Relationship between postprandial glucose level and carotid artery stiffness in patients without diabetes or cardiovascular disease
Department of Internal Medicine (Divisions of Cardiology, Hepatology, Geriatrics, and Integrated Medicine), Nippon Medical School, 1-1-5 Sendagi, 113-8603, Bunkyo-ku, Tokyo, Japan
BMC Cardiovascular Disorders 2013, 13:11 doi:10.1186/1471-2261-13-11Published: 26 February 2013
The aim of this study was to evaluate the relationship between postprandial glucose level and atherosclerosis in patients without diabetes and cardiovascular disease by determining carotid ultrasonographic variables and serum levels of 1,5-anhydroglucitol (1,5-AG).
The subjects were 72 patients without diabetes and cardiovascular disease being treated for hypertension or dyslipidemia. The clinical characteristics of all subjects, including the serum level of 1,5-AG, which appears to be well suited for monitoring postprandial hyperglycemia, were evaluated after an overnight fast. The average intima-media thickness (IMT) and the average pulsatility index (PI) of the right and left common carotid arteries were determined with high-resolution ultrasonography and used as ultrasonographic variables. The subjects were divided into a Lower 1,5-AG group (n = 36) and a Higher 1,5-AG group (n = 36). We evaluated the relationship between clinical characteristics and ultrasonographic variables of the carotid artery in both groups.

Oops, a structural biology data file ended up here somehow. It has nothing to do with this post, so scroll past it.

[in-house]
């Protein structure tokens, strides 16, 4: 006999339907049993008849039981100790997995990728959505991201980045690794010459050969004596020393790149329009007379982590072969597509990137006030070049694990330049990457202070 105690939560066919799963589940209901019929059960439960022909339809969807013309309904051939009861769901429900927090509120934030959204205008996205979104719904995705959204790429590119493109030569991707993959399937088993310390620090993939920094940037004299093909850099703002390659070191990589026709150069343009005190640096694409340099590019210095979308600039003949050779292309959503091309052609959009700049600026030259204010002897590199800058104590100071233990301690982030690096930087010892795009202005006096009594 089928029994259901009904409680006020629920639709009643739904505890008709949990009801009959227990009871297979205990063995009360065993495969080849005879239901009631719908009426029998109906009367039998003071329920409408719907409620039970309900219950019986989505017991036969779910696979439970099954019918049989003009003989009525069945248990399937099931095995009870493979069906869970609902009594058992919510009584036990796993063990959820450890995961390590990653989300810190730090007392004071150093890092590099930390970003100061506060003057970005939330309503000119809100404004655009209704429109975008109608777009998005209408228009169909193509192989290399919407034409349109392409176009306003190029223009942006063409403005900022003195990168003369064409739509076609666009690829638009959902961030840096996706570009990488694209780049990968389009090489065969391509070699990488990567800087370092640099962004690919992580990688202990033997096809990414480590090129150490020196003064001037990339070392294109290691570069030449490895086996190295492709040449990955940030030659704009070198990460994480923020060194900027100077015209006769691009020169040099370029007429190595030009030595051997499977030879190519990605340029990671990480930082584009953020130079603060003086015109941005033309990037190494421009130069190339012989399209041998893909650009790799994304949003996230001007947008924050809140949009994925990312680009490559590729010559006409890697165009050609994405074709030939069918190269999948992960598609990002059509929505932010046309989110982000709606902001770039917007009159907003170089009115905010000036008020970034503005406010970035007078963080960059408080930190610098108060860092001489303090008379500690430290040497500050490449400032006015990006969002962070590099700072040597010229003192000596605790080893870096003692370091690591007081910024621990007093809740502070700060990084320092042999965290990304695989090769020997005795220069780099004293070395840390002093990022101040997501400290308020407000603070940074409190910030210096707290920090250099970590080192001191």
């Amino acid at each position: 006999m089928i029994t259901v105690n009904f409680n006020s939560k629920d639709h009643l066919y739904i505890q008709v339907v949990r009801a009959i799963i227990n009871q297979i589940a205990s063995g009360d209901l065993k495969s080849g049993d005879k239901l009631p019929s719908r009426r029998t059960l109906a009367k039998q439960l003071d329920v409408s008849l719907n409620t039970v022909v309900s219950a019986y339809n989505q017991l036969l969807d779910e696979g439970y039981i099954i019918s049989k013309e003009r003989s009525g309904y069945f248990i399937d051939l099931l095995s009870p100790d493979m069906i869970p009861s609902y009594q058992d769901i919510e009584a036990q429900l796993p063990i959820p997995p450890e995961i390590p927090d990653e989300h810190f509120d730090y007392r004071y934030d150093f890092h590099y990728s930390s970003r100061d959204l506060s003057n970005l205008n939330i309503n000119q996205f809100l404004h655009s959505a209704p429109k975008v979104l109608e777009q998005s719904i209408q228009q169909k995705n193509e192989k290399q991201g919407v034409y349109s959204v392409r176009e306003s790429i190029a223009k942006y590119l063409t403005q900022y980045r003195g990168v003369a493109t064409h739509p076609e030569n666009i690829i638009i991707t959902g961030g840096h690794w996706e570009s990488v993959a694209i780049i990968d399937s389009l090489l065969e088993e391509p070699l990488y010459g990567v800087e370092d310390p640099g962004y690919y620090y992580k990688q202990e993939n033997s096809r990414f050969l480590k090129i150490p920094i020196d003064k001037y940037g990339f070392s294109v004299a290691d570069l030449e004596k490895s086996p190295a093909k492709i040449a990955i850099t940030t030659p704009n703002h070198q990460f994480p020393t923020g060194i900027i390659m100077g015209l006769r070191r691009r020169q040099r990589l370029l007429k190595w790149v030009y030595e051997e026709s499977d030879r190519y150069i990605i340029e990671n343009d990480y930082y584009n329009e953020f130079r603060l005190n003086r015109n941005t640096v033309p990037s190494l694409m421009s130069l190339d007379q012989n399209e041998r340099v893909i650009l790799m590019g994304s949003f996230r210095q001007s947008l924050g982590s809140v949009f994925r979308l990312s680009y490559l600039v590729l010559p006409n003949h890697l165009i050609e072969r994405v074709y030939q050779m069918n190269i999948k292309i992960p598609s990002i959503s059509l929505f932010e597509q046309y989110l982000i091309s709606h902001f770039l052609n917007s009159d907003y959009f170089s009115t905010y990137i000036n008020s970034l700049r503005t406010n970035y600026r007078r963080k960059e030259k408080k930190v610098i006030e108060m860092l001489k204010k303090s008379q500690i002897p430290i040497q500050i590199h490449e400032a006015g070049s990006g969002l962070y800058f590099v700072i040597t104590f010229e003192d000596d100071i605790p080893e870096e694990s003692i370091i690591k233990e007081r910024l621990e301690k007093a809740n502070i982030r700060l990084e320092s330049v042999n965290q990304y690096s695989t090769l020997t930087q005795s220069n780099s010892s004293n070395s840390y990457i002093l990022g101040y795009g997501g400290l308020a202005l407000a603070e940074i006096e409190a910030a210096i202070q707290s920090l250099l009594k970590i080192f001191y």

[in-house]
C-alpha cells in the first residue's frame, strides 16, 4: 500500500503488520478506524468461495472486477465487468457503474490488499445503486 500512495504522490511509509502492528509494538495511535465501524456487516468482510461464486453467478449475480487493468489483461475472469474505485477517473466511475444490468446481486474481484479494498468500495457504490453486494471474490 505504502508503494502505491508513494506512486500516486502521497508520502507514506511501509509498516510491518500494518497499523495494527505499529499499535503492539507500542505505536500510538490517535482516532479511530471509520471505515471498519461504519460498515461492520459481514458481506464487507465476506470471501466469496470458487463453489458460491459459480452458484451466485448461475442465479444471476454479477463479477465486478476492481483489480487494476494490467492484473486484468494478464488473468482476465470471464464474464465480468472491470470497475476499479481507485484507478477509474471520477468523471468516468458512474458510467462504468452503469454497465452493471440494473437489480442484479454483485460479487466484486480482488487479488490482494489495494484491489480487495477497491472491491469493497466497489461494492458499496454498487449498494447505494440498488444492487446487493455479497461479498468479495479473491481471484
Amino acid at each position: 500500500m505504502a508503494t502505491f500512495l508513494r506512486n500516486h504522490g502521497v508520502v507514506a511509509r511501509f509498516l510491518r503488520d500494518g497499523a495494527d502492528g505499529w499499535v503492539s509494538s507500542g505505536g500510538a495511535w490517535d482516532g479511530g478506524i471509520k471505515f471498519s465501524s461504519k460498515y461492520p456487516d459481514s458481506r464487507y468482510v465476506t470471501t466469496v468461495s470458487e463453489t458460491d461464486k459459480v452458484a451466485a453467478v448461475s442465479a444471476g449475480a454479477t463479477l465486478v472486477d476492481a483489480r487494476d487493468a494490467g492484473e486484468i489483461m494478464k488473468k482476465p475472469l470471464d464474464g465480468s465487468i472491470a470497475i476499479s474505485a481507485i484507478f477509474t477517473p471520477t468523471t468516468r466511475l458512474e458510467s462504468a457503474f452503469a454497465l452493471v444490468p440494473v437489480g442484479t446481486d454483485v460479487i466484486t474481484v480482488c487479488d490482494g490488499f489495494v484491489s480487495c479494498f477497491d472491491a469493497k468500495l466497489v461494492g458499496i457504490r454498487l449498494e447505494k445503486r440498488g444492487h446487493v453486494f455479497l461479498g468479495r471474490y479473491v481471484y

The average PI in the Lower 1,5-AG group was significantly higher than that in the Higher 1,5-AG group, but the average IMT did not differ between the groups. Linear regression analysis, with the ultrasonographic variables as the dependent variables, with 1,5-AG as the independent variable, and adjusted for other clinical characteristics, showed significant correlation between 1,5-AG and the PI but not between 1,5-AG and IMT.
Our results suggest that postprandial hyperglycemia increases carotid artery stiffness, but not morphological change, in patients without diabetes or cardiovascular disease.